“Climate Change Ate My Homework” Tops New Student Excuses

DNIEPERVILLE, Minn. For Emily Hartpence, the beginning of a new school year this month brought a mixture of elation and dread. “It’s good to be back with my friends,” the freckle-faced fifth grader said, “but I’m afraid of long division.”

Coupled with those mixed emotions is a sense of life’s unfairness. “I can’t have a dog because of my allergies, so I have a pet turtle–Cindy,” she says. “All the other kids get a pass by saying ‘My dog ate my homework,’ but Mrs. Ilmberger”–her fourth grade teacher–“would never believe that a turtle at somebody’s homework.”

Cindy: Not her fault.

But a segment on earth science last year, coupled with a media bombardment that leads young people to believe that the world is coming to an end because of climate change, gave Emily an inspiration that leveled the playing field for her. “We’ve tried to instill a sense of competitive grievance in her,” says her mother Faith, a former banker. “She’s not going to get into Wellesley with a lackadaisical attitude.” Emily’s creative solution was to blame not a pet but the vague foreboding of environmental disaster for her failure to turn in a math worksheet on Friday: “Climate change ate my homework,” she announced nervously to Eleanor Huff, her fifth grade teacher. “I may be able to get it to you on Monday.”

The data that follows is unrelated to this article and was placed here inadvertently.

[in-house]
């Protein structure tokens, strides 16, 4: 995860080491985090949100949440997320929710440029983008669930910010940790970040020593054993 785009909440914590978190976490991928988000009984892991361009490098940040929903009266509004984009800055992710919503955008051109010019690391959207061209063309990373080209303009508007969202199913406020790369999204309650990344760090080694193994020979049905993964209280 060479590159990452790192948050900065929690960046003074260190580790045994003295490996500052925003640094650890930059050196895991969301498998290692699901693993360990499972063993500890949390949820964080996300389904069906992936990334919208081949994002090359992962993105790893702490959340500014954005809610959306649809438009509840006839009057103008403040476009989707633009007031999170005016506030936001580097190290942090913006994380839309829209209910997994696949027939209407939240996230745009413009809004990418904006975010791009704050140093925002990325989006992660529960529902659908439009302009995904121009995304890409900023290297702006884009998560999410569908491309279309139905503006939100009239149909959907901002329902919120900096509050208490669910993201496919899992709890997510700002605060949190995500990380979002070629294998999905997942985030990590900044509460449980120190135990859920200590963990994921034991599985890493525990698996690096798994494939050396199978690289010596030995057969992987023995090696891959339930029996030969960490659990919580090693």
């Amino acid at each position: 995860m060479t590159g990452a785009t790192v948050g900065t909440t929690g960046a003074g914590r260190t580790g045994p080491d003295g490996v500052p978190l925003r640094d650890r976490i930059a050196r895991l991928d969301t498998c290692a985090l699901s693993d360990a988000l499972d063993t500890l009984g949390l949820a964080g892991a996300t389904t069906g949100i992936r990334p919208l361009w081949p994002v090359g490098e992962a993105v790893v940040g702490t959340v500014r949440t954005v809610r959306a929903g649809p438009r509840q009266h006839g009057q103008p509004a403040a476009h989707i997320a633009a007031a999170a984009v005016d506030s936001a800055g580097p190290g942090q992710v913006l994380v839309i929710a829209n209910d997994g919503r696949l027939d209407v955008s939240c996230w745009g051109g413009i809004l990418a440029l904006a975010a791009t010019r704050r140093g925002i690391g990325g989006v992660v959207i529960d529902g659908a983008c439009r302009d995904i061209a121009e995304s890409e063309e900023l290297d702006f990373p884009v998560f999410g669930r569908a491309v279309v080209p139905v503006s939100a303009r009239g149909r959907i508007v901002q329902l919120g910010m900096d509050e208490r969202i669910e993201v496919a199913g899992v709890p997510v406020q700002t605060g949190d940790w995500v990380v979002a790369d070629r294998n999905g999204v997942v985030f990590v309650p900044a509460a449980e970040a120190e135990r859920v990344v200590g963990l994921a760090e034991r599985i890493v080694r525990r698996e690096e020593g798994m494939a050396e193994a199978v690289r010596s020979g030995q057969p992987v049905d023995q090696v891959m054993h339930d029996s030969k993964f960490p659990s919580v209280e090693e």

Huff was caught off guard, and was unable to counterpunch since she has spent the better part of an hour each day since school began telling her students that they were doomed to die soon because their mothers drove gas-guzzling SUVs and their families lived in large, central air-conditioned homes. “I’m naturally skeptical of student excuses,” Huff says, “but I think it’s important that we listen to the voices of young people, such as Greta Thunberg,” the Swedish environmental activist known for scolding older people for creating the conditions in which she can live in comfort. “Who are we, who have despoiled the earth, to argue with whiny children who in a more rational era would be told to go to their rooms?”

“How DARE you question my scientific credentials!”

Nationwide, “climate change ate my homework” claims account for 28% of all late assignment excuses this year, followed by the traditional “dog ate my homework,” “I thought that was due tomorrow,” and “I was held hostage in a home invasion and the thieves took my yellow highlighter.” “Global temperatures can fluctuate because of everything from underwater volcanic eruptions to nuclear explosions on the surface of the sun,” says climatologist Willard Naper, “so climate change is an excuse that’s never wrong.”

Hartpence hopes her newly-contrived excuse will get her out of completing the assignment entirely, or at least buy her some time. “I figure if I can kick this down the road until October,” she says, “we’ll all be dead and it won’t count against my grade.”



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